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View Full Version : Justice Scalia, I Salute You


Davian93
01-23-2012, 01:01 PM
http://www.msnbc.msn.com/id/46101025/ns/technology_and_science-security/

GPS monitoring without a warrant struck down by SCOTUS.

Good work by Scalia (who wrote the main opinion).

GonzoTheGreat
01-23-2012, 01:23 PM
Poor paparazzi. If SCOTUS had ruled otherwise, they could have attached tracking devices to all the cars of all potential celebrities, just to see where they were all going. Now they're not allowed to do that without a search warrant, which they can't get because they aren't police officers.

fdsaf3
01-23-2012, 01:29 PM
I have absolutely no idea how I feel about this. I can make compelling arguments to myself on both sides of the issue. What I find even stranger is that while reading the opinion I found myself nodding along to Justice Scalia. That almost never happens.

Wait. On second thought, that never happens.

It'll be really interesting to see what this does to change the nature of law enforcement.

I guess, if I had to make a snap judgment right here and right now, I agree with the decision. It does seem pretty suspicious that police would be able to apply a GPS device to a car and track it. At the same time, I fail to see a significant distinction between that and having the car followed by a squad car at all times. I'm guessing the issue is with putting the object on the car, but how is this substantively different than having the car tailed? It's the same result - you always know where the car is.

As I said, I'm torn on this.

Davian93
01-23-2012, 01:31 PM
The key difference is that the squad car would likely be recognized...as would other methods of surveillance (like a plain car) whereas the GPS device wouldn't be noticed unless you bought special equipment and swept your car for bugs regularly...thus, the expectation of privacy is violated.

Scalia is a very smart guy regardless of how you feel about his opinions on the Constitution.

fdsaf3
01-23-2012, 01:36 PM
Yeah I get that. All I'm saying is that the end result of knowing where the car is at all times is the same regardless of the method used to attain that information. Feel free to switch "squad car" with "unmarked civilian car" and see if the analogy makes more sense to you.

I also never meant to imply that Scalia is unintelligent. Having read 10-12 of his opinions, it is my opinion that I don't agree with him very often. Smart dude, no question about it though.

Davian93
01-23-2012, 01:40 PM
FWIW, I dont agree with him that much either. I can at least respect him though...unlike an idiot like Clarence Thomas.

As for a plain civilian car, it still takes far more effort and planning and the likelihood of being notices still significantly higher than just slapping a magnetic GPS under the bumper. Thus, the police dept is far less likely to pay for expensive surveillance unless they have the probable cause for a warrant anyway.

I'd be curious to see if this ruling could be applied to tracking cellphones and other devices via GPS. What's to stop them from just asking Onstar for an individual's driving record? It also hopefully puts a nail in the coffin of the idea of tracking everyone's vehicle via GPS for "miles driven taxes" in lieu of registration fees. Some states have been proposing that idea in the last couple years despite the inherent privacy issues.

Crispin's Crispian
01-23-2012, 03:10 PM
It also hopefully puts a nail in the coffin of the idea of tracking everyone's vehicle via GPS for "miles driven taxes" in lieu of registration fees. Some states have been proposing that idea in the last couple years despite the inherent privacy issues.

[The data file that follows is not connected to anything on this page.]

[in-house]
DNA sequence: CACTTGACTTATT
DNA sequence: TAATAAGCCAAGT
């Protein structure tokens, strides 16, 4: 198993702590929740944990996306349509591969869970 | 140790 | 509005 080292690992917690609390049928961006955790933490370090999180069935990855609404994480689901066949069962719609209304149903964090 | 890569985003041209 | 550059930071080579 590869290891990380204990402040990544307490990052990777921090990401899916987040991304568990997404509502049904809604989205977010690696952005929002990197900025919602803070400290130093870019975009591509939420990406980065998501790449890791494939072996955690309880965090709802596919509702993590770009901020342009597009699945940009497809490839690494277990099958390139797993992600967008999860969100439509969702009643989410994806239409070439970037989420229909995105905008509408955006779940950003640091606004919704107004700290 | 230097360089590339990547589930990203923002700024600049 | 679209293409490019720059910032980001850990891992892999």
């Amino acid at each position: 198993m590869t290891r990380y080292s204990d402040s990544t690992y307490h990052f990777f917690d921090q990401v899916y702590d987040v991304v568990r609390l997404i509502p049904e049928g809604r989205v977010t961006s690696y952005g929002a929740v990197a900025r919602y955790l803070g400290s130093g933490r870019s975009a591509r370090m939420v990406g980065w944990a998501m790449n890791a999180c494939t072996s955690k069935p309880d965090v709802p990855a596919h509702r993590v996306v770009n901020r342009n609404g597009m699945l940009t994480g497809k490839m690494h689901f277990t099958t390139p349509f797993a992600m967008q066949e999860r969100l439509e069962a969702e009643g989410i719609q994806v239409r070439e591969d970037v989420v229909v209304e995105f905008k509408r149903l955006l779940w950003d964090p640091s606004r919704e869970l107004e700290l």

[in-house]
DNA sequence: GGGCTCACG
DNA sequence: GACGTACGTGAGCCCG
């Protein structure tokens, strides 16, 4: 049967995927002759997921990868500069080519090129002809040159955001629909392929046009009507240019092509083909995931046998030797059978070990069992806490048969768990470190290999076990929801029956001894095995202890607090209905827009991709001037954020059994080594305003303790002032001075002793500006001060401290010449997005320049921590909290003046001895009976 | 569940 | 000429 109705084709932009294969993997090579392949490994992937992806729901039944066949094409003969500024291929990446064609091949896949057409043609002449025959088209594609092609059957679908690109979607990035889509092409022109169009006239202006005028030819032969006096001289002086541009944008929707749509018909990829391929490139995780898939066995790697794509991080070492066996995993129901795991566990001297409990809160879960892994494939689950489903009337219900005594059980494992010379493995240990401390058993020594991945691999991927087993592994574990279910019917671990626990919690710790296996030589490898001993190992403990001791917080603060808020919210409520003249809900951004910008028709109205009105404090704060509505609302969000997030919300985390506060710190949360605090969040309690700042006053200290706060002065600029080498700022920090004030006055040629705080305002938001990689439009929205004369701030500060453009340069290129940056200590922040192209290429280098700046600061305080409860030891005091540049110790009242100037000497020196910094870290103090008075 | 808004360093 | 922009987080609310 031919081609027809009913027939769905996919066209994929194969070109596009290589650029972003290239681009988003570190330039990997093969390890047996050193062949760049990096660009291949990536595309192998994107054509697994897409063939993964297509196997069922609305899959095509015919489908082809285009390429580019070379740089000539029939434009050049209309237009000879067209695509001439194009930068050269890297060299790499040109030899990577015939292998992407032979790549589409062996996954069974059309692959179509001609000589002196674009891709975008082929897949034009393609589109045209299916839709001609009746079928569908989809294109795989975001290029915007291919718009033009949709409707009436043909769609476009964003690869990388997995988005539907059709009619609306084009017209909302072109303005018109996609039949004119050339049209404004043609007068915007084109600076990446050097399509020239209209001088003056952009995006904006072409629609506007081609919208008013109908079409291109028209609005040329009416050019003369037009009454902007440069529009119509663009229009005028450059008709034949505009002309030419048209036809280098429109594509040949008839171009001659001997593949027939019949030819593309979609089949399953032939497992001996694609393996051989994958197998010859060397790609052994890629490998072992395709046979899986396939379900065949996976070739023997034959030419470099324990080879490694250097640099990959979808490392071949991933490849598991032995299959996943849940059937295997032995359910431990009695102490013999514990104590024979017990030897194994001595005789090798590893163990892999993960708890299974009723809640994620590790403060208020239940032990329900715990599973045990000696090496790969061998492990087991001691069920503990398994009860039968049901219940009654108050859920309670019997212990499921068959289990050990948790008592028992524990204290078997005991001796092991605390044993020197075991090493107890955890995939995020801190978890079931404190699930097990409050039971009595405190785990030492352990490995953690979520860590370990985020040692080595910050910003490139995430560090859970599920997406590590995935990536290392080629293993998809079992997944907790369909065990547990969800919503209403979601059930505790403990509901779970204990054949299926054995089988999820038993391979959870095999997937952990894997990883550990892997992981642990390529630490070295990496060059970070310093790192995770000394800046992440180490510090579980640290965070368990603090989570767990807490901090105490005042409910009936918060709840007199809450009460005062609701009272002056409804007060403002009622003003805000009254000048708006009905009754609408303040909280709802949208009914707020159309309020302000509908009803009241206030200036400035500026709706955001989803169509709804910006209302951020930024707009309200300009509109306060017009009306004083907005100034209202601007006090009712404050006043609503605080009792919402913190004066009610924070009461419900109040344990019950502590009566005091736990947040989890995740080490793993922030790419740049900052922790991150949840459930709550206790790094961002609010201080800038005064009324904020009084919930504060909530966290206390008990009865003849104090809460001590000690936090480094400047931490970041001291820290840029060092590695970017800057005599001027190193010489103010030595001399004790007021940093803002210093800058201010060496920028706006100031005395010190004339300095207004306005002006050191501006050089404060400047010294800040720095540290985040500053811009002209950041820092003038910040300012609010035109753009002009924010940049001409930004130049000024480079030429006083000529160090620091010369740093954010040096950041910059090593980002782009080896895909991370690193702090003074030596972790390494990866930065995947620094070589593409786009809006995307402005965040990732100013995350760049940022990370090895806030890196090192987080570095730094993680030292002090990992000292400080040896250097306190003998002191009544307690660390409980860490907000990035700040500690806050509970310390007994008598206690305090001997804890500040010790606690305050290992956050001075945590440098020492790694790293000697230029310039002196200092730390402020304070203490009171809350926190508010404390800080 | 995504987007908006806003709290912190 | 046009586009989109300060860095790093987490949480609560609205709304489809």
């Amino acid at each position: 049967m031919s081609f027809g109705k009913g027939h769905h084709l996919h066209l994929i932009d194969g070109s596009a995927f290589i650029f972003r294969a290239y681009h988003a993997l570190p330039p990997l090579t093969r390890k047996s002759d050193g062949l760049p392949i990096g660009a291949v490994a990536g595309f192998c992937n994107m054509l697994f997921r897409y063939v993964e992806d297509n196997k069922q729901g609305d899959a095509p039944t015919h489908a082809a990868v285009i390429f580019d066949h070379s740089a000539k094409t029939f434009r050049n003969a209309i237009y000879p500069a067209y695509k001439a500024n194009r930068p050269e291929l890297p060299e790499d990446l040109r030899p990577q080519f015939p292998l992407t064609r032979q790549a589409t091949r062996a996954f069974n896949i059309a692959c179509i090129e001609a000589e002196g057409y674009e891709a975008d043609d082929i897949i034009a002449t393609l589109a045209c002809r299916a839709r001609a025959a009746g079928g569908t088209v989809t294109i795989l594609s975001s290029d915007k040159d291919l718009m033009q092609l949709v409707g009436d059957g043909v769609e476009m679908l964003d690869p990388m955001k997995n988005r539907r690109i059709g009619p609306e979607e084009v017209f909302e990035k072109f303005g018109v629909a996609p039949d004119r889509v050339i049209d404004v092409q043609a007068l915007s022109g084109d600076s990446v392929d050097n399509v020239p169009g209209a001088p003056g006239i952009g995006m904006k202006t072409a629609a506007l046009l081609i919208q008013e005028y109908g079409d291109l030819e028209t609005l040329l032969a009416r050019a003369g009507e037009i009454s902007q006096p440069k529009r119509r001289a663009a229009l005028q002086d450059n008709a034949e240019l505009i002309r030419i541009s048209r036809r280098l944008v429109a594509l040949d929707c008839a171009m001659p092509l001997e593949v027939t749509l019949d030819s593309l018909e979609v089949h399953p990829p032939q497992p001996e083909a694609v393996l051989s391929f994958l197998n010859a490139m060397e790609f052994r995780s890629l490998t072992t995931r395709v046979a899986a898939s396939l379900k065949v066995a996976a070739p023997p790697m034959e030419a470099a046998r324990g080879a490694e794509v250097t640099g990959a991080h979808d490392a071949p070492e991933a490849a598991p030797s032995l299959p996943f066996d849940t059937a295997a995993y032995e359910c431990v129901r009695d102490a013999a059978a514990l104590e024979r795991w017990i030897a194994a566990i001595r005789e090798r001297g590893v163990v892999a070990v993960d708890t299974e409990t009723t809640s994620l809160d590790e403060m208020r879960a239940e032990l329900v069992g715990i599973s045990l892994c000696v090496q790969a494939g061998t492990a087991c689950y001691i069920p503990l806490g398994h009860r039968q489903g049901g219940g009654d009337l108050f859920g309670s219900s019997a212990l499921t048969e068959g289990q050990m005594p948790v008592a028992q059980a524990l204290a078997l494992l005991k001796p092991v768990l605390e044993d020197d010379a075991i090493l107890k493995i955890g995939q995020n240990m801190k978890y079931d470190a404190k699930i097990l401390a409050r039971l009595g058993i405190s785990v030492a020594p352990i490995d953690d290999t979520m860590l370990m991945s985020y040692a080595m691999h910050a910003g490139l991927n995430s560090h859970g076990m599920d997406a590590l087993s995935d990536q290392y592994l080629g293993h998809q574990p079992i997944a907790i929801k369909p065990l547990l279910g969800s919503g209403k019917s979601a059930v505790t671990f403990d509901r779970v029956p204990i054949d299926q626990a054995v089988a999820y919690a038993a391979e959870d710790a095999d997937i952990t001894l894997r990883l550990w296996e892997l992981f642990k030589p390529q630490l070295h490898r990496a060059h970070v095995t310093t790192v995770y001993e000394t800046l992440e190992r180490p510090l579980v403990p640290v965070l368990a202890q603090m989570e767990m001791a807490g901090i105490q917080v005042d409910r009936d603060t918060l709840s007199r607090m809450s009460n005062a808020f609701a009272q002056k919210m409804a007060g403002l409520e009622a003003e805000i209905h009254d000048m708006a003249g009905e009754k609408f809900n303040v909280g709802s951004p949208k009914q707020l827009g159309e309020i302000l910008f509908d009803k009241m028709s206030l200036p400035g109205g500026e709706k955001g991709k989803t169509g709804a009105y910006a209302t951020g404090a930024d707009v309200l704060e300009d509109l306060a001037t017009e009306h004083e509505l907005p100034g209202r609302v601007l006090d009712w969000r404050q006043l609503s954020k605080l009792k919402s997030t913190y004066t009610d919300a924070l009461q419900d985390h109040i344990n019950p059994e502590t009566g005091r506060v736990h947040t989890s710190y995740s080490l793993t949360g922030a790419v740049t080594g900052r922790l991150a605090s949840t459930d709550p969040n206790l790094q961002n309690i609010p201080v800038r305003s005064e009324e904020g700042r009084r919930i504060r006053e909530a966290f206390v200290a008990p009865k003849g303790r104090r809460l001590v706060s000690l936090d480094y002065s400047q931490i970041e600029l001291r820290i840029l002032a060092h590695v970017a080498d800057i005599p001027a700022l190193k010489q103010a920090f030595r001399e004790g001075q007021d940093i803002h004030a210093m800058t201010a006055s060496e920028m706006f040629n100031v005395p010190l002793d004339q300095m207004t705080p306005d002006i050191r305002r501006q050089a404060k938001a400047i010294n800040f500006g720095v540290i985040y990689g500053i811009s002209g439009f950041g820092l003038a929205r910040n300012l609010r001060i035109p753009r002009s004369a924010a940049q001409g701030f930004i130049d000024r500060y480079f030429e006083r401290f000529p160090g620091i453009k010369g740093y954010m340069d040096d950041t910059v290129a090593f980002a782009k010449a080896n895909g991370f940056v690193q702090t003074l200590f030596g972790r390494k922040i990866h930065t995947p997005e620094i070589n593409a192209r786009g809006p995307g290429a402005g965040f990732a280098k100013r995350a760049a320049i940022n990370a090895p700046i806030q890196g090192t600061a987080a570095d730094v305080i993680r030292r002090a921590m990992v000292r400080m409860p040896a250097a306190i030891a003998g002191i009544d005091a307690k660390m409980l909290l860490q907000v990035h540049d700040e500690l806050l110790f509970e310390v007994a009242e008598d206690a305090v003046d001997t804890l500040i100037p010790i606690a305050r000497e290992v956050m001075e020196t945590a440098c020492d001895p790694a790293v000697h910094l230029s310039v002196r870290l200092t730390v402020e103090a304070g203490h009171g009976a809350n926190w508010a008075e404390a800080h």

Does it? If it's made a law, there is no longer an expectation of privacy. Moreover, since it is outside the bounds of law enforcement it can't violate the 4th Amendment.

Davian93
01-23-2012, 03:22 PM
Does it? If it's made a law, there is no longer an expectation of privacy. Moreover, since it is outside the bounds of law enforcement it can't violate the 4th Amendment.

The law can be challenged as unconstitutional...and likely would be by the ACLU among others.

Terez
01-23-2012, 03:27 PM
I thought this was going to be about Scalia telling people to turn off the TV or change the channel if they don't like the Super-PAC ads. Good advice! lol...but he was wrong when he said 'people aren't stupid'.

AbbeyRoad
01-23-2012, 05:38 PM
At the same time, I fail to see a significant distinction between that and having the car followed by a squad car at all times.
You can electronically locate many more people than you can afford to specifically order real human officers to follow.

Davian93
01-23-2012, 06:24 PM
Maybe someone can sue over those license plate recognition police cruisers that go around scanning every license plate they see for wants/warrants. Seems a bit ridiculous IMHO.

Though not nearly as invasive as having cameras on every freaking corner/road in the country.

Sinistrum
01-23-2012, 06:31 PM
Meh, this changes absolutely nothing in Texas since we already had a statutory requirement to get a court order before this is allowed in state prosecutions. Probably the right result, but I'm still generally apathetic.

SauceyBlueConfetti
01-24-2012, 12:09 PM
Alito also said the court should address how expectations of privacy affect whether warrants are required for remote surveillance using electronic methods that do not require the police to install equipment, such as GPS tracking of mobile telephones.

I agree with Dav on the cell phone questions. I think that part is more interesting than the rest of the decision. Now I wanna read my privacy notice on my GPS devices - we have an in-car one and a stand alone one-(and I assume many, if not most, of us have those) and my cell phone to see if it asked me to waive those rights.

Although Tony Soprano knew this trick and had his in-car device disconnected. :D